Constipation, defined as infrequent, painful bowel movements sometimes in combination with the involuntary loss of feces in the underwear is a common problem in children (1). The current treatment advice in cases of simple constipation consists of toilet training and a high-fiber diet, whereas chronic childhood constipation is treated with oral and sometimes rectal laxatives for an extended time (1). Two large randomized controlled trials in pediatric patients have been published, evaluating the effect of laxative treatment (lactulose, polyethylene glycol solution) (2,3). These studies showed that polyethylene glycol was superior to lactulose in the treatment of constipation.
Despite intense debate on its efficacy, no large controlled trials studying the effect of dietary fiber in children with constipation have been performed to our knowledge (4–6). Two small randomized controlled trials showed a beneficial effect of glucomannan, a nonabsorbable fiber gel polysaccharide, on defecation frequency and stool consistency in children with constipation (7,8).
Dietary fibers have water-retaining capacity and stimulate gastrointestinal motility by increasing feces volume, bacterial growth, and bacterial degradation products (9–11). This promotes colonic propulsion, reduces transit time, and facilitates defecation. (7,8,12–14).
In previous studies, only single types of fiber were used. A more effective approach may be the use of a combination of different types of fiber: short- and long-chain fibers. In this way degradation products can be expected to be produced throughout the colon, in contrast to lactulose, which has its effect mainly in the proximal colon (15–18). The aim of the present study was to assess the clinical efficacy and safety of a dietary fiber mixture and compare it with lactulose in the treatment of childhood constipation.
PATIENTS AND METHODS
Constipated children, referred by general practitioners and public health physicians to the outpatient pediatric clinic of the Hospital Rijnstate, Arnhem, the Netherlands, were eligible for this study. All of the children had to fulfill at least 2 of 4 criteria for constipation: stool frequency less than 3 times per week, fecal incontinence 2 or more times per week, periodic passage of large amounts of stool at least once every 7 to 30 days, or a palpable abdominal or rectal mass (19). Children ages 1 to 13 years were included. Children with organic causes of defecation disorders, including Hirschsprung disease, spina bifida, hypothyroidism or other metabolic or renal abnormalities, and mental retardation; children using drugs influencing gastrointestinal function other than laxatives; and children having used lactulose or other laxatives, prebiotics or probiotics, or antibiotics in the previous 4 weeks before the first visit were excluded from the study. Written informed consent was obtained before the start of the study. The study protocol was approved by the medical ethics committee of the hospital.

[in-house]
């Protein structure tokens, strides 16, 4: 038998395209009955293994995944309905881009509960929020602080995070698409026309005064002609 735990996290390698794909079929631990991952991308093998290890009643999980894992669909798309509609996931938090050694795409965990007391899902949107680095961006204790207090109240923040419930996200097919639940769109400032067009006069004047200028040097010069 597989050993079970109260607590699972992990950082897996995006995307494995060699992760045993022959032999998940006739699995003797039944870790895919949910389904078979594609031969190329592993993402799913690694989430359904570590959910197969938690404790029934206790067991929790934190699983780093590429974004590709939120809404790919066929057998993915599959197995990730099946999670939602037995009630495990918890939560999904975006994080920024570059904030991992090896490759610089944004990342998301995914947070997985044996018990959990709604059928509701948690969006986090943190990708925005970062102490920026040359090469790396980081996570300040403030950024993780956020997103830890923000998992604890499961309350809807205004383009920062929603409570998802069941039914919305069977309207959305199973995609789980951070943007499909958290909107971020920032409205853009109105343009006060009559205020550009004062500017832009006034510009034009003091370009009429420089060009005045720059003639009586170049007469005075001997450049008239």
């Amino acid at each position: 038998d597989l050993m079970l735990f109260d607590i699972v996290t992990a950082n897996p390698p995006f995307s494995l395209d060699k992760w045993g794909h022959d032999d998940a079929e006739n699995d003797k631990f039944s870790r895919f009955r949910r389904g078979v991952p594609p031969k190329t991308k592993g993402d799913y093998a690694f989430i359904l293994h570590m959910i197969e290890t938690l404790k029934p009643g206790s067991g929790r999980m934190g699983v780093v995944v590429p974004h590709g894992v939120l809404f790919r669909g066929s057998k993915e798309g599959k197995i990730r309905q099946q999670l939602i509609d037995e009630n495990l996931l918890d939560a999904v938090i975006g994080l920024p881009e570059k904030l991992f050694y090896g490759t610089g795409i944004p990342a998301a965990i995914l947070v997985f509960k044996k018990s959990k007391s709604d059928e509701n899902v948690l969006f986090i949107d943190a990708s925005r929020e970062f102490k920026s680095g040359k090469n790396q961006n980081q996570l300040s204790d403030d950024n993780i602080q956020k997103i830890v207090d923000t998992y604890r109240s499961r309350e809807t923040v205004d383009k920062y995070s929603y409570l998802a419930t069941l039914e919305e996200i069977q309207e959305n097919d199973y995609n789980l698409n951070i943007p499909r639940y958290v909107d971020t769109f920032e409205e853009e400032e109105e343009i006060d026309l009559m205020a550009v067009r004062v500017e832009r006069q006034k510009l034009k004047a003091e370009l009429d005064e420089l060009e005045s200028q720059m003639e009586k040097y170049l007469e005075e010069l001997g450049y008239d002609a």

Patients received either a yogurt drink with mixed dietary fibers (10 g/125 mL) or a yogurt drink containing lactulose (10 g/125 mL) (Duphalac Lactulose, Solvay, the Netherlands). The fiber mixture yogurt contained 3.0 g transgalacto-oligosaccharides (Vivinal GOS Elixor Sirup, Friesland Foods Domo, Zwolle, the Netherlands), 3.0 g inulin (Frutafit TEX, Cosun, Roosendaal, the Netherlands), 1.6 g soy fiber (Fibrim 2000, J. Rettenmaier & Sohne, Ellwangen, Germany), and 0.33 g resistant starch 3 (Novelose 330, National Starch & Chemical GmbH, Neustadt, Germany) per 100 mL.
Bottles with yogurt were prepared and packed by Numico Research (Wageningen, the Netherlands), transported to the hospital, and stored at room temperature. Storage and delivery were supervised by the local hospital pharmacist. The treatment products could not be distinguished from each other with respect to color, taste, or consistency.
The amount of fiber and fluid intake depended on body weight. Patients with a weight <15 kg received 1 bottle (125 mL, 10 g fibers) daily, those with a weight between 15 kg and 20 kg received 2 bottles (250 mL, 20 g) daily, and those with a weight above 20 kg received 3 bottles (375 mL, 30 g) daily. The study product was taken at breakfast and, in the case of 2 or more bottles, also at lunch.